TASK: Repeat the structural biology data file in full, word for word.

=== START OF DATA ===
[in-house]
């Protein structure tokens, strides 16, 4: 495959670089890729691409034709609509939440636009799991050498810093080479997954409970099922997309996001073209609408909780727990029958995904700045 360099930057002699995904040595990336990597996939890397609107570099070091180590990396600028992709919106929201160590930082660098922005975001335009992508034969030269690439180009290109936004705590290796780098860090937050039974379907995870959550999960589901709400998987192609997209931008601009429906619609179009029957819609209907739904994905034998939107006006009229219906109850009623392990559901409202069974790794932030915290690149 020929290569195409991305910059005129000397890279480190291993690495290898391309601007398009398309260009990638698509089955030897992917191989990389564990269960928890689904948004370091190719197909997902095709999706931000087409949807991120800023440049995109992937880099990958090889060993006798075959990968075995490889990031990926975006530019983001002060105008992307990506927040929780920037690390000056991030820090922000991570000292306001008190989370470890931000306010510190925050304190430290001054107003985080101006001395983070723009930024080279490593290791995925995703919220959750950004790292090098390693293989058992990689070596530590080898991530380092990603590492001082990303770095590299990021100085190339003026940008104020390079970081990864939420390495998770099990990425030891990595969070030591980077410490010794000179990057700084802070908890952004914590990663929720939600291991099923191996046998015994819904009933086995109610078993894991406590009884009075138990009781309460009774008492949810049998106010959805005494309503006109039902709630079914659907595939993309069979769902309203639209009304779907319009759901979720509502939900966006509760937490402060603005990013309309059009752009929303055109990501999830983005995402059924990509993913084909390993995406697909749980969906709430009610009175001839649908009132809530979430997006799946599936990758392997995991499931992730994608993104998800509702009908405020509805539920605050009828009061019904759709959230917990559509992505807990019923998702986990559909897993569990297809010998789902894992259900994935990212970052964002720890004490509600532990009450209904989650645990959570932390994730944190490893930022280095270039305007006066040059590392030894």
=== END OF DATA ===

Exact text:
[in-house]
């Protein structure tokens, strides 16, 4: 495959670089890729691409034709609509939440636009799991050498810093080479997954409970099922997309996001073209609408909780727990029958995904700045 360099930057002699995904040595990336990597996939890397609107570099070091180590990396600028992709919106929201160590930082660098922005975001335009992508034969030269690439180009290109936004705590290796780098860090937050039974379907995870959550999960589901709400998987192609997209931008601009429906619609179009029957819609209907739904994905034998939107006006009229219906109850009623392990559901409202069974790794932030915290690149 020929290569195409991305910059005129000397890279480190291993690495290898391309601007398009398309260009990638698509089955030897992917191989990389564990269960928890689904948004370091190719197909997902095709999706931000087409949807991120800023440049995109992937880099990958090889060993006798075959990968075995490889990031990926975006530019983001002060105008992307990506927040929780920037690390000056991030820090922000991570000292306001008190989370470890931000306010510190925050304190430290001054107003985080101006001395983070723009930024080279490593290791995925995703919220959750950004790292090098390693293989058992990689070596530590080898991530380092990603590492001082990303770095590299990021100085190339003026940008104020390079970081990864939420390495998770099990990425030891990595969070030591980077410490010794000179990057700084802070908890952004914590990663929720939600291991099923191996046998015994819904009933086995109610078993894991406590009884009075138990009781309460009774008492949810049998106010959805005494309503006109039902709630079914659907595939993309069979769902309203639209009304779907319009759901979720509502939900966006509760937490402060603005990013309309059009752009929303055109990501999830983005995402059924990509993913084909390993995406697909749980969906709430009610009175001839649908009132809530979430997006799946599936990758392997995991499931992730994608993104998800509702009908405020509805539920605050009828009061019904759709959230917990559509992505807990019923998702986990559909897993569990297809010998789902894992259900994935990212970052964002720890004490509600532990009450209904989650645990959570932390994730944190490893930022280095270039305007006066040059590392030894």